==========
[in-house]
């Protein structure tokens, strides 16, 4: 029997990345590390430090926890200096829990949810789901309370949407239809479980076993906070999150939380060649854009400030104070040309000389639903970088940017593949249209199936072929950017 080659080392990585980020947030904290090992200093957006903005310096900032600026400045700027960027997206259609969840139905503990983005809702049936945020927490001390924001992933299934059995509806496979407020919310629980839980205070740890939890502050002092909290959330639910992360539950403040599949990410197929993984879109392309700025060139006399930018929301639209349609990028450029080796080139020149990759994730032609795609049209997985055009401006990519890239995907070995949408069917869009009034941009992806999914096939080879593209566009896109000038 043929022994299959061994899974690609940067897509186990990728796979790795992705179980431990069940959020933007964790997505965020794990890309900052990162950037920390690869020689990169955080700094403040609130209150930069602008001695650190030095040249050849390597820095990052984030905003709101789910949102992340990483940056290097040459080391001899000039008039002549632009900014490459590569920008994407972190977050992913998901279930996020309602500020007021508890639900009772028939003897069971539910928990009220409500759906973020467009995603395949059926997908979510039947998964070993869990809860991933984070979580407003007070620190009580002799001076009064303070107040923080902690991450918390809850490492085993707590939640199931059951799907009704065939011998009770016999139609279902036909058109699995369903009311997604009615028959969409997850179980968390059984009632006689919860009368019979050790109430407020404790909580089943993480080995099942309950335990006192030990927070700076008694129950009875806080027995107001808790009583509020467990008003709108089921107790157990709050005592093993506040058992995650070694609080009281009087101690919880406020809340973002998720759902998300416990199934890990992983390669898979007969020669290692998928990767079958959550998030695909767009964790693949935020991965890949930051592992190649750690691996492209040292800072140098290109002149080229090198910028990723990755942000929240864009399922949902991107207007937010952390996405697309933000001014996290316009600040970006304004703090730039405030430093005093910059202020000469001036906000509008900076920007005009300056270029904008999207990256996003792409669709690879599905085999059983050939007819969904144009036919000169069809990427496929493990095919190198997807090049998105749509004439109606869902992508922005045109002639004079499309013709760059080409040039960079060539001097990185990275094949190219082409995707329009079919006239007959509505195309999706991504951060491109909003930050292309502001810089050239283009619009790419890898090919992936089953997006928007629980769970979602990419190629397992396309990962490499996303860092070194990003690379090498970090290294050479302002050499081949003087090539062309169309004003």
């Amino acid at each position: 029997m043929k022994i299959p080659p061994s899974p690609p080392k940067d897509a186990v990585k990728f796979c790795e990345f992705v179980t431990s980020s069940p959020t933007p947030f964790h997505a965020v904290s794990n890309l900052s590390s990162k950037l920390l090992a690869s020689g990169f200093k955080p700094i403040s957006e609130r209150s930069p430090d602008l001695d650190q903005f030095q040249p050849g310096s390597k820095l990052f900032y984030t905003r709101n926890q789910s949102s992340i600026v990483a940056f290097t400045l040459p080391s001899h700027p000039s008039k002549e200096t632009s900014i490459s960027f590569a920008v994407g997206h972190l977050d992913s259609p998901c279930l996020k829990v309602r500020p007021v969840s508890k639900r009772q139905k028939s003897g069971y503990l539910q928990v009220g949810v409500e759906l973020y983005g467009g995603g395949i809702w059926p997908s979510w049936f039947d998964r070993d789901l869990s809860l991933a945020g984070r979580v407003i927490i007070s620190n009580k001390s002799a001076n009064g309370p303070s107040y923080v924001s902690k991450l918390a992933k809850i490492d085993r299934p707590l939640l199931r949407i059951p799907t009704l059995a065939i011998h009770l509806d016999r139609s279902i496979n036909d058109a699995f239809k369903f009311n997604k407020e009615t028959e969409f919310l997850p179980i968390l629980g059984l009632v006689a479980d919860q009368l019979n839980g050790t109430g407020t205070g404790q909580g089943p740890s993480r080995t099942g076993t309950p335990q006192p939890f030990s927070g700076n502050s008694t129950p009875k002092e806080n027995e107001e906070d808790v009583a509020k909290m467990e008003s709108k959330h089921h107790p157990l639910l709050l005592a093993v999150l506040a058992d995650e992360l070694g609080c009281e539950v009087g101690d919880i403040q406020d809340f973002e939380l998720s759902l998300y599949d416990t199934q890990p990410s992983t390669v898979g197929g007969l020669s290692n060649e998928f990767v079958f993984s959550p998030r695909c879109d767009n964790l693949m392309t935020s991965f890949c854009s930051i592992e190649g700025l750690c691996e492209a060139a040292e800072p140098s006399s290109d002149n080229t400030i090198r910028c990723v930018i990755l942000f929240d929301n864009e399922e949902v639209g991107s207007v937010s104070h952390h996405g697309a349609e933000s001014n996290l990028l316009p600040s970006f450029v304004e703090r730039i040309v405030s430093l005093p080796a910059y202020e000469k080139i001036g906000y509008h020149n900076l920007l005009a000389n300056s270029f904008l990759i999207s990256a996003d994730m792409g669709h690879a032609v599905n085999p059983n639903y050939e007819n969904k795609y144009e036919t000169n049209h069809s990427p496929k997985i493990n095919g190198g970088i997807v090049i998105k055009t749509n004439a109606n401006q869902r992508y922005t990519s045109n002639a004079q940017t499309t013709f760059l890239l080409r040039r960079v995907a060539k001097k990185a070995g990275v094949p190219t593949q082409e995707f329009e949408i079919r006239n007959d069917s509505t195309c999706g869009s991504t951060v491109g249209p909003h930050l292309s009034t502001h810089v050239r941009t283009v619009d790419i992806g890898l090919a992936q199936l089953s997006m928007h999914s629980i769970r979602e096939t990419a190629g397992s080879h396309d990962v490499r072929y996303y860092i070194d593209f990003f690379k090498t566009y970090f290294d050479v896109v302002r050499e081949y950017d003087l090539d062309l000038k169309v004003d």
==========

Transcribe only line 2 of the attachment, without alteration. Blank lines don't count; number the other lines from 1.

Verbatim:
């Protein structure tokens, strides 16, 4: 029997990345590390430090926890200096829990949810789901309370949407239809479980076993906070999150939380060649854009400030104070040309000389639903970088940017593949249209199936072929950017 080659080392990585980020947030904290090992200093957006903005310096900032600026400045700027960027997206259609969840139905503990983005809702049936945020927490001390924001992933299934059995509806496979407020919310629980839980205070740890939890502050002092909290959330639910992360539950403040599949990410197929993984879109392309700025060139006399930018929301639209349609990028450029080796080139020149990759994730032609795609049209997985055009401006990519890239995907070995949408069917869009009034941009992806999914096939080879593209566009896109000038 043929022994299959061994899974690609940067897509186990990728796979790795992705179980431990069940959020933007964790997505965020794990890309900052990162950037920390690869020689990169955080700094403040609130209150930069602008001695650190030095040249050849390597820095990052984030905003709101789910949102992340990483940056290097040459080391001899000039008039002549632009900014490459590569920008994407972190977050992913998901279930996020309602500020007021508890639900009772028939003897069971539910928990009220409500759906973020467009995603395949059926997908979510039947998964070993869990809860991933984070979580407003007070620190009580002799001076009064303070107040923080902690991450918390809850490492085993707590939640199931059951799907009704065939011998009770016999139609279902036909058109699995369903009311997604009615028959969409997850179980968390059984009632006689919860009368019979050790109430407020404790909580089943993480080995099942309950335990006192030990927070700076008694129950009875806080027995107001808790009583509020467990008003709108089921107790157990709050005592093993506040058992995650070694609080009281009087101690919880406020809340973002998720759902998300416990199934890990992983390669898979007969020669290692998928990767079958959550998030695909767009964790693949935020991965890949930051592992190649750690691996492209040292800072140098290109002149080229090198910028990723990755942000929240864009399922949902991107207007937010952390996405697309933000001014996290316009600040970006304004703090730039405030430093005093910059202020000469001036906000509008900076920007005009300056270029904008999207990256996003792409669709690879599905085999059983050939007819969904144009036919000169069809990427496929493990095919190198997807090049998105749509004439109606869902992508922005045109002639004079499309013709760059080409040039960079060539001097990185990275094949190219082409995707329009079919006239007959509505195309999706991504951060491109909003930050292309502001810089050239283009619009790419890898090919992936089953997006928007629980769970979602990419190629397992396309990962490499996303860092070194990003690379090498970090290294050479302002050499081949003087090539062309169309004003």